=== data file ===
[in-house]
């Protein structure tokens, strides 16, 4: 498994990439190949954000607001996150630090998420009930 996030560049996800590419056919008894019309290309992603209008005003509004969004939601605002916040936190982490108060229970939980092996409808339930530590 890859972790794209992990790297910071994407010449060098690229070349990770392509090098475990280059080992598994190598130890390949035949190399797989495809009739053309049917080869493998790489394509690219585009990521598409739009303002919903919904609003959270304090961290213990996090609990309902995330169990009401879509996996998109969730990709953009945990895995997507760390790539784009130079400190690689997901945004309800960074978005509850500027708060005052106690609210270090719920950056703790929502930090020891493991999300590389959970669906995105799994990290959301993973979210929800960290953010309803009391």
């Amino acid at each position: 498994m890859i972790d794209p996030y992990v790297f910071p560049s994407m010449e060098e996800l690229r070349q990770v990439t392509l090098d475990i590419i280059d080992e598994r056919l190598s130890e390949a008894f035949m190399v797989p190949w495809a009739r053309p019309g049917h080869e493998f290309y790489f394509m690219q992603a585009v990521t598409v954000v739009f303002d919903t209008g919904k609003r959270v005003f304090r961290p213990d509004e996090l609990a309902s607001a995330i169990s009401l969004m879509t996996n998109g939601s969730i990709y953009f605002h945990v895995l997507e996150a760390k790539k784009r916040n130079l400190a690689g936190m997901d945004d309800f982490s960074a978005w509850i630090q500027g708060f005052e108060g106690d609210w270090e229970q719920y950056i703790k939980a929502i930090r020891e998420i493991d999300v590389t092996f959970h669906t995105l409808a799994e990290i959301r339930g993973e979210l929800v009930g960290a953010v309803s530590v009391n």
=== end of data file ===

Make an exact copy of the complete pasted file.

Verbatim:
[in-house]
């Protein structure tokens, strides 16, 4: 498994990439190949954000607001996150630090998420009930 996030560049996800590419056919008894019309290309992603209008005003509004969004939601605002916040936190982490108060229970939980092996409808339930530590 890859972790794209992990790297910071994407010449060098690229070349990770392509090098475990280059080992598994190598130890390949035949190399797989495809009739053309049917080869493998790489394509690219585009990521598409739009303002919903919904609003959270304090961290213990996090609990309902995330169990009401879509996996998109969730990709953009945990895995997507760390790539784009130079400190690689997901945004309800960074978005509850500027708060005052106690609210270090719920950056703790929502930090020891493991999300590389959970669906995105799994990290959301993973979210929800960290953010309803009391």
């Amino acid at each position: 498994m890859i972790d794209p996030y992990v790297f910071p560049s994407m010449e060098e996800l690229r070349q990770v990439t392509l090098d475990i590419i280059d080992e598994r056919l190598s130890e390949a008894f035949m190399v797989p190949w495809a009739r053309p019309g049917h080869e493998f290309y790489f394509m690219q992603a585009v990521t598409v954000v739009f303002d919903t209008g919904k609003r959270v005003f304090r961290p213990d509004e996090l609990a309902s607001a995330i169990s009401l969004m879509t996996n998109g939601s969730i990709y953009f605002h945990v895995l997507e996150a760390k790539k784009r916040n130079l400190a690689g936190m997901d945004d309800f982490s960074a978005w509850i630090q500027g708060f005052e108060g106690d609210w270090e229970q719920y950056i703790k939980a929502i930090r020891e998420i493991d999300v590389t092996f959970h669906t995105l409808a799994e990290i959301r339930g993973e979210l929800v009930g960290a953010v309803s530590v009391n």